“Unfinished Business” A Devotion on 1 Corinthians 3: 6

“I planted, Apollos watered, but God gave the growth.”—1 Corinthians 3: 6

At the beginning of my ministry I taught myself to cook. I was serving two small congregations in rural Maine. I was single then and rattling around the parsonage, so to keep myself occupied (and fed) I started reading various cookbooks and trying out different recipes.

I discovered I really liked to cook. I would buy the ingredients, follow the directions, and, at the end of the process, my dish either came out right or it didn’t. I liked that. There was no waiting around for the results.

One of the reasons I liked cooking so much was that it was different from my life in the church where you don’t see such quick results. In the church you seldom get the immediate sense of completion that you do in cooking.

I came to realize that the Christian life is more like gardening than it is like cooking. In the church, as in gardening, you plant seeds, you water and tend your garden, and you wait. You wait for God to give the growth.

Addressing a church fight in Corinth, Paul tells the congregation that the church is not about any one person. It is a team sport, and builds on what others have previously done. Paul founded the church in Corinth. He planted it, and Apollos, who came after him, watered it, but it was God who gave the growth.

The church’s business remains unfinished for now. Others will take it up. In the meantime we worship, we pray, we teach and learn, we care for each other and for our world. We move from season to season under God’s abiding care, waiting for that day when God’s great Garden will blossom and flourish over all the earth.

Prayer: Make us faithful gardeners, O God, until that time when you bring to completion all the faithful work done for your reign and realm, through Jesus Christ our Lord.

(This is my United Church of Christ Daily Devotion for February 18, 2019. To see the original go here. To subscribe to the UCC Daily Devotional and receive it every day by e-mail go here.)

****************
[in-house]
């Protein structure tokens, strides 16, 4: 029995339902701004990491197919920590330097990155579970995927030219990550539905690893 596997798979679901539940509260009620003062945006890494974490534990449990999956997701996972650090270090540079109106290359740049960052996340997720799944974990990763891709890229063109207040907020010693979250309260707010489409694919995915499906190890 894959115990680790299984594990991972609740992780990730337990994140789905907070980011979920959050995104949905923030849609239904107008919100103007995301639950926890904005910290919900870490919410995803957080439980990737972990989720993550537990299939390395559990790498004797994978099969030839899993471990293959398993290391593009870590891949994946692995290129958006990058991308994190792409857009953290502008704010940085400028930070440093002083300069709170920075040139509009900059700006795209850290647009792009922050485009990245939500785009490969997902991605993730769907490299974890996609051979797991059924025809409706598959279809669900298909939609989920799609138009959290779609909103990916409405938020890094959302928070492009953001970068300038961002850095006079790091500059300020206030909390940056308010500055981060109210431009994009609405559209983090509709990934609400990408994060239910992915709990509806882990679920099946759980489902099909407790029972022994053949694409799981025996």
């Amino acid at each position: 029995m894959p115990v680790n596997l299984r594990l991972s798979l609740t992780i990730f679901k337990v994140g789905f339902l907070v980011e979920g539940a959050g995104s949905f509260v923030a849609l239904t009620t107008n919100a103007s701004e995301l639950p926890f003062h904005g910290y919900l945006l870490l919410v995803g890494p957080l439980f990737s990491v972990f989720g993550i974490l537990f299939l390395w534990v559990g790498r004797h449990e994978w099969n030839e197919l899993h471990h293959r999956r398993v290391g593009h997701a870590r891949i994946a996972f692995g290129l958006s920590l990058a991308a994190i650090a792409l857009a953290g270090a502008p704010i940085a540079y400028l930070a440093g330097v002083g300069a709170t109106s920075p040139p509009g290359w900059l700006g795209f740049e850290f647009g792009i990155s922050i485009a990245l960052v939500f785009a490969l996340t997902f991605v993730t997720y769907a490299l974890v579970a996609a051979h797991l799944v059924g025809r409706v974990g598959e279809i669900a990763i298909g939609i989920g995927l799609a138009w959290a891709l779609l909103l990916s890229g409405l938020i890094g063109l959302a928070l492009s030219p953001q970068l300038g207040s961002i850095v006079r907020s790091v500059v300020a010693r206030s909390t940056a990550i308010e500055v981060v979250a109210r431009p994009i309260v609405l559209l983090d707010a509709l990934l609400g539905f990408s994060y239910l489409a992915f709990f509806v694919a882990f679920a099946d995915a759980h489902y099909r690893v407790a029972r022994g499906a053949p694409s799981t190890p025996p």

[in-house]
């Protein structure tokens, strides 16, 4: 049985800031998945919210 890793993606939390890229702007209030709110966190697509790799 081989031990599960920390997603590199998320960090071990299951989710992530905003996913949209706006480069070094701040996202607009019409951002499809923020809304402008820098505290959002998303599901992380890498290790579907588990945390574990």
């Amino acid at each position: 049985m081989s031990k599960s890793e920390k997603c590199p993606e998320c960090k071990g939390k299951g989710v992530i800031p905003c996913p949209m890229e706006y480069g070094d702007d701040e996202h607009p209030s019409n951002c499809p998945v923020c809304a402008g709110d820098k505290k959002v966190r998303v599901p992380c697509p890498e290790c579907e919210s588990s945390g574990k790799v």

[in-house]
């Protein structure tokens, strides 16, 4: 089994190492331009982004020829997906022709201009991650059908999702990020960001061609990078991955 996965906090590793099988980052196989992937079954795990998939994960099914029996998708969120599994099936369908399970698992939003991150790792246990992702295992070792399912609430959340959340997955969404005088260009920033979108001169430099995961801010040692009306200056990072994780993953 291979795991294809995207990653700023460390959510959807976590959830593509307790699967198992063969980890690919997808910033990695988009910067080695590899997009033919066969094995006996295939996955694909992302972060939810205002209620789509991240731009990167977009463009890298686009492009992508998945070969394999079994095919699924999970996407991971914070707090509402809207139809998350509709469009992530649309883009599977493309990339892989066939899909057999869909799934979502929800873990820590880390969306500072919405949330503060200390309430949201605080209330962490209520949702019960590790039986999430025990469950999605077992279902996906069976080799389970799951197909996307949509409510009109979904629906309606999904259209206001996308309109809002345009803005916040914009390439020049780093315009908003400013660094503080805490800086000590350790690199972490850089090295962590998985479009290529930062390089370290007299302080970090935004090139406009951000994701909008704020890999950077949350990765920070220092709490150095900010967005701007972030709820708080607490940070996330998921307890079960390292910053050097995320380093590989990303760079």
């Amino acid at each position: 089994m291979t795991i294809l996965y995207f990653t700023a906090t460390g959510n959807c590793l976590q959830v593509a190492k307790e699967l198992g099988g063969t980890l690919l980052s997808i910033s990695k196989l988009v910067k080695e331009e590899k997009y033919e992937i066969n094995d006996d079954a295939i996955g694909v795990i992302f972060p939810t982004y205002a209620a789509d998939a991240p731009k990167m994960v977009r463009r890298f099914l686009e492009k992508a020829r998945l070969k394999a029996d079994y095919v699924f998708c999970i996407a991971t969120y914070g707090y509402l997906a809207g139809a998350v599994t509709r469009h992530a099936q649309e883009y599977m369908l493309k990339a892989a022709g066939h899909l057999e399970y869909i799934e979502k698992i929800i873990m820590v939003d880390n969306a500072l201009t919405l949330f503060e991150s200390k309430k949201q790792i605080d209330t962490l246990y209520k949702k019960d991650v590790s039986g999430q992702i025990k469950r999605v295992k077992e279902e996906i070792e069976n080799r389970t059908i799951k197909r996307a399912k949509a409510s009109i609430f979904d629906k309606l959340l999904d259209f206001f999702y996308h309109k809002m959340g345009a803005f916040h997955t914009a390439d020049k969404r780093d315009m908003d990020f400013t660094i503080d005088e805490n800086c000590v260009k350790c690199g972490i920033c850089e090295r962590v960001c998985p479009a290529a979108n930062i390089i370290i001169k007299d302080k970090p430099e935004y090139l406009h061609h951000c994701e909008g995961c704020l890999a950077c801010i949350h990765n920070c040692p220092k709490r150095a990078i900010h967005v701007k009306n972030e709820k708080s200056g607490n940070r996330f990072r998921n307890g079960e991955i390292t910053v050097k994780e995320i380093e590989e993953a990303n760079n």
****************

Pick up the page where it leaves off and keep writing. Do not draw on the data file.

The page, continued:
“You’ve Got To Serve Somebody” A Sermon on Luke 4: 1-13

When Patty Fox had her ecclesiastical council here in January I asked her to talk about how she goes about interpreting a scripture text to prepare to preach on it. She said several wise things, but one really struck me as particularly insightful. She said, “I always look for the odd, unexpected or unusual verse, and then I ask, ‘Why is this here, and is it important?” So as I was looking at today’s story of the temptation of Jesus in the wilderness I looked for something I may not have paid much attention to before. And you need to know that the temptation story, which is also in Mark and Matthew, appears in the readings for the First Sunday in Lent every year (from one of these three Gospels.) And I’ve been ordained 44 years, so I have had a chance to preach on this story more than a few times. Continue reading

“Unexpected Miracles” A Sermon on Isaiah 43: 16-21

Last spring, when your pastors Bruce and Barb invited me to come be with you I didn’t realize that I would be with you on a momentous day. For today is the 100th anniversary of the Armistice that ended The First World War on the 11th hour of the 11th day of the 11th month. So before this service is over we will have reached that centenary. Continue reading

“How to be a Neighbor” A Devotion on Luke 10: 29

“But wanting to justify himself, the lawyer asked Jesus, “And who is my neighbor?”
—Luke 10:29

The lawyer in The Parable of the Good Samaritan tried to trick Jesus so he asked him, “What must I do to inherit eternal life?” Jesus answered by the Book: love God and love your neighbor. But the lawyer sought a loophole: “And who is my neighbor?” What he really wanted to know was “who is not my neighbor?” Continue reading

“For Free!” A Devotion on Ephesians 2: 8, 9

“For by grace you have been saved through faith, and this is not your own doing; it is the gift of God— not the result of works, so that no one may boast.” —Ephesians 2: 8, 9

Do we take for granted those things in life that come to us for free? Since our society tends to commercialize everything, it becomes easy to value only that which we paid for or worked for. Continue reading